Photo Courtesy of Al Sturgeon
The Interfaith Student Council at the Pepperdine School of Law seeks to explore basic questions of what it means to be both rooted in the Church of Christ tradition and composed of such a diverse student body.
“We discuss everything: whether you believe in a God of not, if you have a faith let alone if you’re trying to figure it out or you’ve lost your way,” IFC President Laila Masud said. “We start every meeting saying this is an open and safe forum. There’s no such thing as a stupid question [or] a stupid comment. Most people are just trying to find something. They’re trying to find something to believe in.”
Dean of Students for the School of Law Albert Sturgeon formed the Interfaith Student Council “to ensure that students from all faith backgrounds feel welcome in the Pepperdine community,” Sturgeon said.
The Council meets once a month and was initially created as an advisory group to ensure that the religious climate of the School of Law was inclusive, Sturgeon said. However, the Council quickly evolved into an official student-run organization, much like the School of Law’s Christian Legal Society and Entertainment Law Association.
In the past year, the second-biggest demographic group of faith at the Law School are people who don’t affiliate with any religion, Sturgeon said.
“Many students are very interested in faith, but don’t have one that they claim,” he said.
The highest percentage of students at Pepperdine identify as Catholic (16 percent), followed closely by “Other Christian” (15.7 percent) and “Undeclared” (15.5 percent), according to the most recent breakdown of Pepperdine students’ religious affiliations in 2012. Further down the list is “Church of Christ” at 13.4 percent.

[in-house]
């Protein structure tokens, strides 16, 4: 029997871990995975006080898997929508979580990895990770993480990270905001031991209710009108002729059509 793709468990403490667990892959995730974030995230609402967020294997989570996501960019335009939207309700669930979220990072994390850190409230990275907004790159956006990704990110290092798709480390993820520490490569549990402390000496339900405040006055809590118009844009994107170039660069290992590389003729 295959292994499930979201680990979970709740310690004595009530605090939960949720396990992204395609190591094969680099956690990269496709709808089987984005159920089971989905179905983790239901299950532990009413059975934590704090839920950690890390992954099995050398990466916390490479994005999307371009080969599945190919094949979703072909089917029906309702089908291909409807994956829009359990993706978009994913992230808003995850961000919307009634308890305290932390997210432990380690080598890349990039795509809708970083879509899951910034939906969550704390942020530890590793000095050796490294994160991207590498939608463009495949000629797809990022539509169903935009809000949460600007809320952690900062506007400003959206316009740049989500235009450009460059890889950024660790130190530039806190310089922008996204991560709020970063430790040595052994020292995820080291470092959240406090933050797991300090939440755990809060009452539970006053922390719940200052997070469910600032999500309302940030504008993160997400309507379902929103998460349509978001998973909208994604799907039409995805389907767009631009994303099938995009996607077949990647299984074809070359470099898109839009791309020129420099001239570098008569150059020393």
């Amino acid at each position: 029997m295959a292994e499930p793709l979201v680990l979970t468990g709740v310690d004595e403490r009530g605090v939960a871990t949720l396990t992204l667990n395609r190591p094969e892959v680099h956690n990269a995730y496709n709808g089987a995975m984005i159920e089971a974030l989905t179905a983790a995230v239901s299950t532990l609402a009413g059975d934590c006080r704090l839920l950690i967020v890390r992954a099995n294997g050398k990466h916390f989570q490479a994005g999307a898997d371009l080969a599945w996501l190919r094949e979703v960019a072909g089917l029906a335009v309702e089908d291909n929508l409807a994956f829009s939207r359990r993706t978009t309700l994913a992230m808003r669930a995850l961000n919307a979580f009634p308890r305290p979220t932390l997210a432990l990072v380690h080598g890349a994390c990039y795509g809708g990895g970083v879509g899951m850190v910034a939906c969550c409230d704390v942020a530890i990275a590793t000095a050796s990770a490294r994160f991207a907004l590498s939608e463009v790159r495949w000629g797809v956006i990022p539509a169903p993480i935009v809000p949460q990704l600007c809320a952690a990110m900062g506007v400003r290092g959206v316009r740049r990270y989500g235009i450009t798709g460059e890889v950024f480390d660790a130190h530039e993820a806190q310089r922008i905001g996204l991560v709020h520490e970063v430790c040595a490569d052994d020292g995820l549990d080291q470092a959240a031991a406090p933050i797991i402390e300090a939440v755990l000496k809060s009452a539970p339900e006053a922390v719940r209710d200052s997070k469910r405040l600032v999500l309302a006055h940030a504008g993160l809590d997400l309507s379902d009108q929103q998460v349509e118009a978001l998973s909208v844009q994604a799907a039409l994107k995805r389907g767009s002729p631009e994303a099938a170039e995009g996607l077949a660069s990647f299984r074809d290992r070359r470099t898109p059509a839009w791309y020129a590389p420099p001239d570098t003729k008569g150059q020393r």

Sturgeon said the goal of the Interfaith Student Council is to discuss spiritual life at the School of Law and to “get to know one another across religious lines.” IFC members represent all of the religious groups in the School of Law’s student body, Sturgeon said, including Jewish, Muslim, Buddhist, Latter Day Saints and more.
Masud said she identifies as a Sunni Muslim.
“My mom made sure I attended [Islamic] Sunday school every Sunday where you learn of the stories in the Quran,” she said. “I grew up with a Quran in the house; we had a sign of God in every room. I had a teacher come two to three times a week to teach me how to read in Arabic.”
Despite being born a Muslim, she didn’t truly embrace the faith until she was an undergraduate.
IFC Vice President Andrew Goldsmith said he grew up in a religious household.
“My Mom was Christian Scientist, but she was also very eclectic in her faith,” Goldsmith said. “From a very early age, I was exposed to Christianity, Hinduism, Mystical Islam, [and other] Eastern religions. I didn’t feel particularly drawn to any religion back then besides Christianity, but I knew and was aware about the other ones.”
However, as a teenager, Goldsmith said he didn’t think about religion. When he was older, after experiencing feelings of faith that he wouldn’t classify under any religion, he decided to become an atheist.
“Religious faith continues to be one of the driving engine of world progress [and even] world destruction. Everything,” Goldsmith said of the Council’s importance. “Religion is diffused in everything, I mean, even in the modern era where a lot of people in the West are ‘losing their faith.’ It’s been around longer than philosophy, longer than science and way longer than Facebook. It’s very important.”
Follow Madison Harwell on Twitter: @mad_har